Friday, May 4, 2007

When Christ gives CPR

And what wilt thou do with my heart, O Christ?
– St. John Houghton, while being gutted

So this is today's Saint quote of the day over at my homepage.

It's the kind of quote that can make me react in a dangerous way - thinking that following Christ is such a high standard that I can't possibly do it, so I don't even try. How can this guy be saying such a thing while he's being gutted? It makes me stop and think: how far from that state of mind am I?

I don't even say things like this when someone cuts me off when I'm driving. I don't stop and turn to Christ and ask for guidance with my heart.

Don't get me wrong. I'm not aiming to be a saint. I'm just trying to use the saints as a spiritual example and learn from their lives, like I was taught to do. The saints, even in their human-ness, emulated very spiritual behaviors and I know that I can learn things from them if I pay attention to their words, actions and - yes- their hearts.

I've spent my life looking at their words and actions but I think I left out the heart part. I'm a Type A. I like to get things fixed. I like to help people. And in my rush to do, I forget to "be". I've learned over the years that I need to tone that down and I pray to be more balanced, especially in my relationships with people. I also stuff my feelings, to the detriment of my overall health. I stuff anger. I chide myself for crying while grieving. Or I chide myself for being childish and laughing at the cookie monster sometimes. I don't let my heart be. And I don't turn my heart over to Christ.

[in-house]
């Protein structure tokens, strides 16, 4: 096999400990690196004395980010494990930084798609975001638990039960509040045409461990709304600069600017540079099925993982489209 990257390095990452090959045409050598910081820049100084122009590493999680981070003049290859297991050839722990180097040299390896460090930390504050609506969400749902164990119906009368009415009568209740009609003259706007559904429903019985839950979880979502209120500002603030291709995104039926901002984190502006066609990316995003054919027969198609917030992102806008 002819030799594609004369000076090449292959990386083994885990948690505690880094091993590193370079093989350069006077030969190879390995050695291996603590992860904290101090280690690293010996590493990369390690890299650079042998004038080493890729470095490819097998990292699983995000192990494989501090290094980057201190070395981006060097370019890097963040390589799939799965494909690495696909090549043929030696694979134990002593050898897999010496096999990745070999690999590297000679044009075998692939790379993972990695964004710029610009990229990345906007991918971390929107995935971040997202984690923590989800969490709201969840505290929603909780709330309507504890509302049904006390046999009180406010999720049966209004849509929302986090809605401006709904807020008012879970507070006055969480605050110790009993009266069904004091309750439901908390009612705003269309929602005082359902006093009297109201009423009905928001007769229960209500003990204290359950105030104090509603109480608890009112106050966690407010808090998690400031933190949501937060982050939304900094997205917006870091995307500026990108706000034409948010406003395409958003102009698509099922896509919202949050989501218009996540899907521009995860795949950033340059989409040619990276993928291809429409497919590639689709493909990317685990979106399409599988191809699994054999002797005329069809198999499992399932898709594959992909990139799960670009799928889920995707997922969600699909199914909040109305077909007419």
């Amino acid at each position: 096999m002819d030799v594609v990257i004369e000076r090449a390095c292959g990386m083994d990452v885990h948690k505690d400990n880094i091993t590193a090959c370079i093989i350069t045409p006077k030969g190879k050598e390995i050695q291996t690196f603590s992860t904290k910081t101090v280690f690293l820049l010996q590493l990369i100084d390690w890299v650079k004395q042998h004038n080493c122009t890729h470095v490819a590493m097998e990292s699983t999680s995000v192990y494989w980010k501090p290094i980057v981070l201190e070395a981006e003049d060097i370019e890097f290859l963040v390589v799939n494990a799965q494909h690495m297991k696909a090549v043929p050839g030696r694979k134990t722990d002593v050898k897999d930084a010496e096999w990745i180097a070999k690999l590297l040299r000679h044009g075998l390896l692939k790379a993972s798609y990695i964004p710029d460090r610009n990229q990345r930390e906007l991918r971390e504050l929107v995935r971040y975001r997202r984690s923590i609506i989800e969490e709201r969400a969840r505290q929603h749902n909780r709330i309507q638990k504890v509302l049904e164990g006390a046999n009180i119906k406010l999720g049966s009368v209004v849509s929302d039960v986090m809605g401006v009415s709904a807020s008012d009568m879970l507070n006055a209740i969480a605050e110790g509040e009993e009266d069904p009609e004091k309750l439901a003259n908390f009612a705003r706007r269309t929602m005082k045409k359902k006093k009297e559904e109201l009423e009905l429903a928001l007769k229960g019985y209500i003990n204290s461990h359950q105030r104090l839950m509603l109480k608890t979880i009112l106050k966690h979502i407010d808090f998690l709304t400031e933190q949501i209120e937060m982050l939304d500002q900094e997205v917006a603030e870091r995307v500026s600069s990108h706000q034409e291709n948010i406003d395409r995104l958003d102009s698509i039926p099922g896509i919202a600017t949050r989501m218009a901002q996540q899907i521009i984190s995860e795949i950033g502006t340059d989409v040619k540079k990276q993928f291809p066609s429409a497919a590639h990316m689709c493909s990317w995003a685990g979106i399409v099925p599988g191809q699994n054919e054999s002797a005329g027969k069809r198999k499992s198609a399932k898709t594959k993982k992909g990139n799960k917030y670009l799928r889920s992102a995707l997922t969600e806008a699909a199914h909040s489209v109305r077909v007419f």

Then there's the other reading of this quote, the complete turning over of St. John's life and body to Christ. "I am yours, even in death, to do with as you will, O Lord," his words imply. I think of those in other countries who die for their beliefs and it humbles me.

I have never made this simple prayer, this spiritual question that shows humility, trust and utter reliance on God. I will have to stop during the day when facing trials and joys as well, all part of the fabric of life - and utter the words:

"And what wilt thou do with my heart, O Christ?"

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